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Historically, it is interesting to note certain persistent patterns in public opinion on health care. Among them: Most Americans seem to think rather poorly of the quality of health care in general, but most also say they’re satisfied with their own medical care. Whether this reflects false negative expectations belied by experience or confirmation bias (or some of both) is not clear. They think it is essential to provide universal care for everyone who needs it, but are divided on whether to trust government to provide it. They are willing to pay more taxes for a better system, but have not clearly articulated what that system would be. And thanks in part to such confusion, they are highly susceptible to the influence of money in the form of well-designed and -executed public relations offensives, most of which rely on distraction and misrepresentation to discredit solutions that the industry finds subversive to its grip on the medical “market.”
But then, if such tactics didn’t work, political advertisers wouldn’t keep using them.
Special-interest political functionaries in California have worked out a formula for electoral success: Every dollar spent to influence a previously neutral voter increases by four percent the probability that he will vote as desired. Similar formulae exist for “turning” those hostile to the interest’s desired position, and doubtless they are known to operatives in other jurisdictions as well.
Whether in the form of attack ads or something blander, money makes its voice heard above yours and mine and even a sitting president’s. If there is enough of it, it shouts us into inaudibility, dinning our own speech into a whisper unheard by any ears that matter. And as our evermore laissez-faire “democratic republic” is now constituted, those with the money also own the media; this puts an amplifier to the mouth of every shill, the better to shout down dissent. And when amplified voices repeat the same message enough times, it sometimes begins to appear true; certainly, this is what psychology has found.
Well, you might point out, this has been going on in various forms at least since Rome, and probably since civilization began. The wealthy, seeking more and little aware of the consequences for others, successfully manipulate not only government, but much of the population, to perpetuate a status quo that has worked well for them. If in so doing they deprive multitudes of any means to have their vital needs met, they are so insulated from the deprived that they seldom spare a thought for them.
But today the stakes are far higher. We live in an age science calls the anthropocene, when for the first time in Earth’s history, the single most powerful influence on our environment is us.
Ask yourself how far you’d have to travel from your present location before you could reach a place where you would confidently expect not to meet constantly with other people and their habitations, roads and works.
How high in the mountains must you climb to escape manmade pollution? How deep in the ocean must you dive to avoid manmade trash? At what level of the atmosphere will you never see an aircraft, and how high an orbit must you assume to look down on all our satellites?
As never before, because there are billions of us, and our numbers and industrial output are still growing exponentially, and because our reach is not only across the planet, but at every height and depth of it, our actions matter.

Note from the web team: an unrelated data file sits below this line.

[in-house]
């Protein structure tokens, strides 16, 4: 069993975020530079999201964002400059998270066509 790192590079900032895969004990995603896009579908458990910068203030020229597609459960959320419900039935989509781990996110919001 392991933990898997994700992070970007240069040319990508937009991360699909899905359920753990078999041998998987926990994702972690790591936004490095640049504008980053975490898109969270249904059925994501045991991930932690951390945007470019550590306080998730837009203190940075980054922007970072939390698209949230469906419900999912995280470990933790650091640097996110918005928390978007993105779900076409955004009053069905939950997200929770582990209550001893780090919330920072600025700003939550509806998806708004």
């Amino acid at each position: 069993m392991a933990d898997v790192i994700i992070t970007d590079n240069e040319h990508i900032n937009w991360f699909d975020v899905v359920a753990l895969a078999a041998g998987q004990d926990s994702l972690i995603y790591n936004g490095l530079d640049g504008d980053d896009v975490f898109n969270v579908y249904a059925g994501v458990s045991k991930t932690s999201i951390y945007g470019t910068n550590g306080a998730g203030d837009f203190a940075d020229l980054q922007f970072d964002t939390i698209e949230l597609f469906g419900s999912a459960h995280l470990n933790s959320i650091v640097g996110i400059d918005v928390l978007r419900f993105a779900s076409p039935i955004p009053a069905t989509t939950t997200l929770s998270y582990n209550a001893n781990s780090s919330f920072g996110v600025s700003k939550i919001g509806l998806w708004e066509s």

There are those who’d like to deny this, and play up the false humility card: “How could man, so puny on a world so large, possibly be so arrogant as to think he could affect that world?”
It’s easy to fall for this, but only until you start to factor in our numbers and our pervasive pollution: the plutonium on Everest, the plastic at the bottom of Mariana Trench. Then you realize: Yes. This is now our world; more than any other factor, we shape its conditions; we cannot help but do so.
Our power is enormous and growing. So, many of us think, is our responsibility.
That’s some of us. But how often do we make the decisions, and how often are they made by the worst of us: those who simply don’t care about anyone but themselves (and in some cases perhaps their children) or anything that doesn’t directly contribute to their own power, wealth and social prestige?
There are various names for people of this kind: malignant narcissists, sufferers of anti-social personality disorder, sociopaths, psychopaths. Whichever term you prefer, these are the fundamental facts: They do not understand empathy; your suffering means nothing to them, unless possibly a source of sadistic amusement. They do not know conscience; if they cause harm, it is always the fault of those harmed. They do not experience shame; what to anyone else would be mortifying mistakes from which to draw lessons about life are also someone else’s fault, so there is no need for them to admit error or learn from experience. And they never really internally accept that the consequences of their behavior may be harm to themselves and their families.
Now, if you’ve been sufficiently inured to narcissistic thinking by your media environment, you may deem much of this adaptive behavior. And indeed, living without conscience does provide an individual competitive advantage, especially in political or economic systems that contain built-in rewards for unethical conduct. This is surely as true of modern “deregulated” capitalism as of the tax farming scheme in the foreign “provinces” of classical Rome. One might even call people who get rich by such means “smart,” and (unsurprisingly) many do.
But sometimes what seems smart locally, privately and for the short term is actually far from smart. Health care provides a cogent example.
Unlike many of the effects of poverty, disease is proverbially no respecter of borders. It is also no respecter of private estates. The rich die like everyone else, although perhaps a little later and with better care before they do.
This is where we begin to see how really pathological the pathocrats are. For they are not stupid; they know, in principle, that diseases left untreated can spread, and that people debilitated by deprivation are a perfect spawning ground for pandemics. They know that it is a matter of time: Sooner or later, their children (if not they themselves) will be among those crying out in anguish for the completely unnecessary death of a loved one.
In principle they know this; intellectually, they can grasp it. But because it never reaches their hearts, it does not move them or change their behavior. They can “know” that if they do X, Y will happen, but they can never really know it in any way that counts. Or they “know,” but do not really believe. Some of them are intellectually brilliant, but all of them are moral morons.
And that is why, in this richest and post powerful nation the world has ever known, a nation whose people know the system is broken and not serving their needs, good health and long life remain beyond the reach of those who cannot afford them, and every day that means more of us. And because we live under pathocracy, those with the power to change all this just ... don’t ... care.
Until that changes, nothing else will. Until the psychopaths who dominate our institutions have been identified and removed from all positions of power, human needs will go unmet so that perverse and inhumane desires can be satisfied.